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Re: Rubber Rotor Bumpers?

Post by Bonearzt »

Robert, I think the mouse pad material is too soft!

The originals are probably the mentioned neoprene and have hardened over time.

What flavor horn?
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Re: Rubber Rotor Bumpers?

Post by timothy42b »

Don't you have to shave cork to get the valve aligned just right? How do you do that with rubber?

Just curious. Of course if you have those adjustable bumper holders it doesn't matter.
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Re: Rubber Rotor Bumpers?

Post by BGuttman »

timothy42b wrote: Wed Nov 23, 2022 6:42 am Don't you have to shave cork to get the valve aligned just right? How do you do that with rubber?

Just curious. Of course if you have those adjustable bumper holders it doesn't matter.
You can trim rubber cord just like you trim cork. A good single edged razor blade is perfect for this.
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Re: Rubber Rotor Bumpers?

Post by robcat2075 »

Bonearzt wrote: Wed Nov 23, 2022 6:39 am What flavor horn?
It's a Holton TR181
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Re: Rubber Rotor Bumpers?

Post by Posaunus »

robcat2075 wrote: Tue Nov 22, 2022 10:37 pm Neoprene sounds promising. I've got an old mouse pad I could slice up.
There's quite a difference between Neoprene foam, as used in a mouse pad or wet suit, and the relatively hard solid rubber-like materials that are molded or extruded (for O-rings, cord, valve bumpers, etc.) of a variety of chemical compounds in different hardnesses (Neoprene, Buna-N, Viton, EPDM, Silicone, ...). The choices are legion! Many are widely available at your local hardware store.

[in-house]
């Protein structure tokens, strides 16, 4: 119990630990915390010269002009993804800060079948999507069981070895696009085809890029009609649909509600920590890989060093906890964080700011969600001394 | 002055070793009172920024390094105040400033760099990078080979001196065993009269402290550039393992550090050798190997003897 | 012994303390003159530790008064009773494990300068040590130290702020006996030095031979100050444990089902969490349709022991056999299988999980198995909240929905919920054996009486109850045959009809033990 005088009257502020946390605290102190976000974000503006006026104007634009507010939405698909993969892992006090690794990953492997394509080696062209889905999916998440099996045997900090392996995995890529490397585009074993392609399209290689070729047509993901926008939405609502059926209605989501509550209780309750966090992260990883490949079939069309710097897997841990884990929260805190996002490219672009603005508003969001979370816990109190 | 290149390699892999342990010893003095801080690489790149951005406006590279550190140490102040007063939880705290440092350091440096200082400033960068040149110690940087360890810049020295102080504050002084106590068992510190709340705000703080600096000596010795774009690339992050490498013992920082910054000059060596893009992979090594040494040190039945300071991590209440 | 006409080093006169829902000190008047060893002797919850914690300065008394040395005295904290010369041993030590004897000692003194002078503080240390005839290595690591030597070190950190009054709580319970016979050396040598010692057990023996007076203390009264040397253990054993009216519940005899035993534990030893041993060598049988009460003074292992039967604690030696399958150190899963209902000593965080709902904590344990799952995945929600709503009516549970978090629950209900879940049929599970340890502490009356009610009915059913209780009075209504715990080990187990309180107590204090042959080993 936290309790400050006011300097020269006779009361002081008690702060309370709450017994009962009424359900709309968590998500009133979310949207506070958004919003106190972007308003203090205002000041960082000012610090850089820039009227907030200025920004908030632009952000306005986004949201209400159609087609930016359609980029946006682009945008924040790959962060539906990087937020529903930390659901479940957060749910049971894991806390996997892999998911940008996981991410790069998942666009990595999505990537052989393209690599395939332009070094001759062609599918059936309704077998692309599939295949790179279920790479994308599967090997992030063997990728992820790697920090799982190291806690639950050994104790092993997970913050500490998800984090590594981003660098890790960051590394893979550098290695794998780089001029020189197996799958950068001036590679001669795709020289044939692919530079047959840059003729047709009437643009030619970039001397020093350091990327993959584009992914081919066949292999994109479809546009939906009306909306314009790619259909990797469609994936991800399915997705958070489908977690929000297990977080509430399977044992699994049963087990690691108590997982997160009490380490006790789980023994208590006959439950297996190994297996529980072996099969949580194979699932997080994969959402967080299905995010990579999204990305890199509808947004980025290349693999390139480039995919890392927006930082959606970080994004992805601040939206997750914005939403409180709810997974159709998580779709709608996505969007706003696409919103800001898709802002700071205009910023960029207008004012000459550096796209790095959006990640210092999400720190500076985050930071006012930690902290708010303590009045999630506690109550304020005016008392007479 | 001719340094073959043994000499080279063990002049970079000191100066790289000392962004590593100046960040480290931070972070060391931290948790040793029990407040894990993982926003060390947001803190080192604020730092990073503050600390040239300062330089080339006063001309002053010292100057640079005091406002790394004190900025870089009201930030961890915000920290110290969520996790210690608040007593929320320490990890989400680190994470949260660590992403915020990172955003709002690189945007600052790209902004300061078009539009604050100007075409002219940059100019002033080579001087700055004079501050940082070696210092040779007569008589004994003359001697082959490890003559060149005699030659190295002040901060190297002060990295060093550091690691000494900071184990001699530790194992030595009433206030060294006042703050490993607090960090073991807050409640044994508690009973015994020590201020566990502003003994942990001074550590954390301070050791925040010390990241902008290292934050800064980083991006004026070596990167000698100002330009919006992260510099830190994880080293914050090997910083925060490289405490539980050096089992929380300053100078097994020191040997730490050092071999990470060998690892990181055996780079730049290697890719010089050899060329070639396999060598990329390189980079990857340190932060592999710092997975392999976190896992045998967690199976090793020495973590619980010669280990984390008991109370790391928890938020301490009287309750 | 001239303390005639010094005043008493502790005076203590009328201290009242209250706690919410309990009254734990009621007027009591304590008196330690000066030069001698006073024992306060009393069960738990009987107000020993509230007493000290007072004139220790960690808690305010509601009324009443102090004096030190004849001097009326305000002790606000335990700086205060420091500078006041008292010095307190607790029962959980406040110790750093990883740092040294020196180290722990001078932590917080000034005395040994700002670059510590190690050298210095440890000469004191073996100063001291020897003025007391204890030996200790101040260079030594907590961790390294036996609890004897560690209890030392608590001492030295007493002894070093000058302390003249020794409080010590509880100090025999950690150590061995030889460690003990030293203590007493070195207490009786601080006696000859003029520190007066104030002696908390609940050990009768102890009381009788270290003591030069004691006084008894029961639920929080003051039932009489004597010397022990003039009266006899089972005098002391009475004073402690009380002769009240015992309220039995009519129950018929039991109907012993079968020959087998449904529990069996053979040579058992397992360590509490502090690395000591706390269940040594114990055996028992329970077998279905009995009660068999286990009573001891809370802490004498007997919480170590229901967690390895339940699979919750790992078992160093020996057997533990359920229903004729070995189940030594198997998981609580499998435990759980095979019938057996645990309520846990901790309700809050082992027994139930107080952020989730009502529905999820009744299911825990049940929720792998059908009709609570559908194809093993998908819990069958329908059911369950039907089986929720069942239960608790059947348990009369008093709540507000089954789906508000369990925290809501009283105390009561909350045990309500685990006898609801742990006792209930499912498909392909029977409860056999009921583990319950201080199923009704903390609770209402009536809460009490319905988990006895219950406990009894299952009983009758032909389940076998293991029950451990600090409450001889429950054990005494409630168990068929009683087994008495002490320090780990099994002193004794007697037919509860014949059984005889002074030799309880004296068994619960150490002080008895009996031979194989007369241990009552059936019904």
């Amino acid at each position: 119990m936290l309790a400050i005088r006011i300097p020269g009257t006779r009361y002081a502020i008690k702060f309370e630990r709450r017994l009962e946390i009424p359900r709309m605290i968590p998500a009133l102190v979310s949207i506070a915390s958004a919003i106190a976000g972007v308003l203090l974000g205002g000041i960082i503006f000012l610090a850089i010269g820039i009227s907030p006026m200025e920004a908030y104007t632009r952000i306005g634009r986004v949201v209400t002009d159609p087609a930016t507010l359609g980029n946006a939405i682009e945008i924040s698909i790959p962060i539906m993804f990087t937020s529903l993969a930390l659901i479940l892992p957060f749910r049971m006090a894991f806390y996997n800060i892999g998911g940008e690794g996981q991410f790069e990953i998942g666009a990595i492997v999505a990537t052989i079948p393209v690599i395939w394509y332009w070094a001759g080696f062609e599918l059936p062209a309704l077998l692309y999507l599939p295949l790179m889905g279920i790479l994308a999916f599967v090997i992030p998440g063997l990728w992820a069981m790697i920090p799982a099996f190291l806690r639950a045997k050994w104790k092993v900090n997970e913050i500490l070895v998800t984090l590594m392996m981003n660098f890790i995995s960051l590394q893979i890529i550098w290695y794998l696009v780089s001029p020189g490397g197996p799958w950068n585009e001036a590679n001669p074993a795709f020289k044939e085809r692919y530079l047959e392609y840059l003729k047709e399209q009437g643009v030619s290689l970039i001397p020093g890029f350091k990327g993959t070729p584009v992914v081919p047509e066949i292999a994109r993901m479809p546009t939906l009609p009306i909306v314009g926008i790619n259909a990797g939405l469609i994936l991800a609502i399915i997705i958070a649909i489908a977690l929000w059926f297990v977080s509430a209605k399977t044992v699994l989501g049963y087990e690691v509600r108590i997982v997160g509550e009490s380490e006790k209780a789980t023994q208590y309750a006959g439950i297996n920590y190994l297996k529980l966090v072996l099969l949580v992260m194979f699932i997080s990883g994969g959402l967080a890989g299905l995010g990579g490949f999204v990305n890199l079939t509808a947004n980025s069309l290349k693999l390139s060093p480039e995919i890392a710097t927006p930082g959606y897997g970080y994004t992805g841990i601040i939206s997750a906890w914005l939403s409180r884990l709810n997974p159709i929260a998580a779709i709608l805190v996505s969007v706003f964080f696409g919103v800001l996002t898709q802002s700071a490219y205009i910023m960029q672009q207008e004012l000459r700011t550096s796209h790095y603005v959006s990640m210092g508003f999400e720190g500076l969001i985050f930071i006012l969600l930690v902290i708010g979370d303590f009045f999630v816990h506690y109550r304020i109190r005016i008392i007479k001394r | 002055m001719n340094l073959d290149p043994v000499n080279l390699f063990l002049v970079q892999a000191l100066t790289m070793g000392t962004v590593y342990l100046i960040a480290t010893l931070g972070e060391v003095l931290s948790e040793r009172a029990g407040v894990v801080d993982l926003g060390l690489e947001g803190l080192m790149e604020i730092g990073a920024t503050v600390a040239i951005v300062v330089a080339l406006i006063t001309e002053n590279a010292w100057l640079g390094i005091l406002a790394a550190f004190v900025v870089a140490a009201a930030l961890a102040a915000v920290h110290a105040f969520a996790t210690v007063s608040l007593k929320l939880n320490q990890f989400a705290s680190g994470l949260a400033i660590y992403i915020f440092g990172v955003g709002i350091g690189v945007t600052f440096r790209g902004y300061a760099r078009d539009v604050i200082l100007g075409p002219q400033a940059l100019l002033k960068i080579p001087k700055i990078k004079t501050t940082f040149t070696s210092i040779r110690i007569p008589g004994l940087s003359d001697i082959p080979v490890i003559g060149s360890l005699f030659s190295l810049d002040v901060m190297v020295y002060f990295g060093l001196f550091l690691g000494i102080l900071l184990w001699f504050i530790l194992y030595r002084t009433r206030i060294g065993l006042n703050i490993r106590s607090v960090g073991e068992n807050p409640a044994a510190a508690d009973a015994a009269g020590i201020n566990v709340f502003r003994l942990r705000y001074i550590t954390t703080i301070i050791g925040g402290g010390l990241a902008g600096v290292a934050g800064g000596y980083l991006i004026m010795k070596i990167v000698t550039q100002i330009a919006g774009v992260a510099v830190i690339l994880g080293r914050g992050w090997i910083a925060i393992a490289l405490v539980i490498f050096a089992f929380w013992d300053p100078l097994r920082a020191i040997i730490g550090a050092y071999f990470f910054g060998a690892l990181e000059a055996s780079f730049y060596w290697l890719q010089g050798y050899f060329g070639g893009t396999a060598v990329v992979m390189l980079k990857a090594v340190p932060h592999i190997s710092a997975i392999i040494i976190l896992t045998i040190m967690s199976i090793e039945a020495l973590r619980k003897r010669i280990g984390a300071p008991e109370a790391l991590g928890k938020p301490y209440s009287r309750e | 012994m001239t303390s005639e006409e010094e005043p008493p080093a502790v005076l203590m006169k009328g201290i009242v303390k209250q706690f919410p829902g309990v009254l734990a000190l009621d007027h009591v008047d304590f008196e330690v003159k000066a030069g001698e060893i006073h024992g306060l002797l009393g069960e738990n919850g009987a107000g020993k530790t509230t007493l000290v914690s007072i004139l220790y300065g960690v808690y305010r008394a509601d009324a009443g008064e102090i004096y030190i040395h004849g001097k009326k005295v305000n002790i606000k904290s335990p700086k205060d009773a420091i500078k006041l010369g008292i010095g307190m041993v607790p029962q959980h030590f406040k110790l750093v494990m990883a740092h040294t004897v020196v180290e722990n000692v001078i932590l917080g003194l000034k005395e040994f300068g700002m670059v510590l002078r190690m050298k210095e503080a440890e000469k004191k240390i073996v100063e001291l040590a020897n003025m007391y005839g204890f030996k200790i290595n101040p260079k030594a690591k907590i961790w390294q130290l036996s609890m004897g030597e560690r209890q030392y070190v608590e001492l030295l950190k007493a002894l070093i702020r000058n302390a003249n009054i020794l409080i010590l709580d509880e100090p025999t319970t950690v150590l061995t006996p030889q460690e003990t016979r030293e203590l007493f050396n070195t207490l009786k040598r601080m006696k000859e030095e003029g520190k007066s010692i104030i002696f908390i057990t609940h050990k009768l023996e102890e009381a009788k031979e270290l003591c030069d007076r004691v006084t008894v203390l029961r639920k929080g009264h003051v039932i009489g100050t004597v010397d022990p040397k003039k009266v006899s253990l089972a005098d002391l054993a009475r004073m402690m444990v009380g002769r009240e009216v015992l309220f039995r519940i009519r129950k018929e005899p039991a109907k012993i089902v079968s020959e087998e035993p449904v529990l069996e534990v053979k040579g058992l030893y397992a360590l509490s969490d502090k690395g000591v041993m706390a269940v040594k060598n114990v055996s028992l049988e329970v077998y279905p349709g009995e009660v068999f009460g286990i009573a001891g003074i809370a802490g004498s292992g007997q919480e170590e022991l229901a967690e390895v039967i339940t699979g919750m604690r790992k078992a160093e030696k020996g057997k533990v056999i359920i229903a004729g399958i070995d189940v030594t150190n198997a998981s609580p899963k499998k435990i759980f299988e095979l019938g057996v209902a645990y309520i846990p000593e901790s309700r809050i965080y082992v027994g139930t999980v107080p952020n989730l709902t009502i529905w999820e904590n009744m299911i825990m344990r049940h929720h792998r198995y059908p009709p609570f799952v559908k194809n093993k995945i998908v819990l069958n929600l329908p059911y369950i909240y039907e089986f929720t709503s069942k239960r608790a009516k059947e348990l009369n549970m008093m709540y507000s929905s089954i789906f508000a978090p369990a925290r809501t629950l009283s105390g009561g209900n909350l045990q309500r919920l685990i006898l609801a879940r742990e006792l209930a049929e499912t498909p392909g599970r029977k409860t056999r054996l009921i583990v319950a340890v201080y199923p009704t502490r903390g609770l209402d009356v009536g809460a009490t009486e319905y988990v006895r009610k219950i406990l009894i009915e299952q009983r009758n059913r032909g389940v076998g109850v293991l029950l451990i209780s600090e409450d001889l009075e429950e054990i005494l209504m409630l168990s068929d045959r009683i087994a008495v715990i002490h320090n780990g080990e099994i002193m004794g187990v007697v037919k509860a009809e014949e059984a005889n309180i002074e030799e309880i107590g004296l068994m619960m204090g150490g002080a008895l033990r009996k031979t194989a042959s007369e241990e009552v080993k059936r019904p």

https://www.marcorubber.com/o-ring-mate ... erence.htm
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Re: Rubber Rotor Bumpers?

Post by robcat2075 »

Posaunus wrote: Wed Nov 23, 2022 9:23 am
robcat2075 wrote: Tue Nov 22, 2022 10:37 pm Neoprene sounds promising. I've got an old mouse pad I could slice up.
There's quite a difference between Neoprene foam, as used in a mouse pad or wet suit, and the relatively hard solid rubber-like materials ...
I think you all know... I'm going to try that neoprene foam. :biggrin:


Here is a comparison of new bottle cork and old plastic bumpers. The plastic bumpers on the second valve were even noisier than those on the first valve are.

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Re: Rubber Rotor Bumpers?

Post by Posaunus »

robcat2075 wrote: Wed Nov 23, 2022 3:14 pm Here is a comparison of new bottle cork and old plastic bumpers. The plastic bumpers on the second valve were even noisier than those on the first valve are.
Why would you use plastic bumpers? It's pretty obvious that rigid materials (such as plastic - or metal, or glass, or wood, or ...) will clunk and ring when hit. :twisted:

You must use an elastic material that gives slightly (and softly) when struck. There are many readily available options.
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Re: Rubber Rotor Bumpers?

Post by robcat2075 »

Posaunus wrote: Wed Nov 23, 2022 3:28 pm
robcat2075 wrote: Wed Nov 23, 2022 3:14 pm Here is a comparison of new bottle cork and old plastic bumpers. The plastic bumpers on the second valve were even noisier than those on the first valve are.
Why would you use plastic bumpers?
That's what the horn came with. Original equipment. That is what the professional experts put there.
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Re: Rubber Rotor Bumpers?

Post by Pezza »

Just arc weld in a blob. Then file it down to align the valve.
Never wears out. Clanging sound will cover up wrong notes!
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Re: Rubber Rotor Bumpers?

Post by elmsandr »

Posaunus wrote: Wed Nov 23, 2022 3:28 pm
robcat2075 wrote: Wed Nov 23, 2022 3:14 pm Here is a comparison of new bottle cork and old plastic bumpers. The plastic bumpers on the second valve were even noisier than those on the first valve are.
Why would you use plastic bumpers? It's pretty obvious that rigid materials (such as plastic - or metal, or glass, or wood, or ...) will clunk and ring when hit. :twisted:

You must use an elastic material that gives slightly (and softly) when struck. There are many readily available options.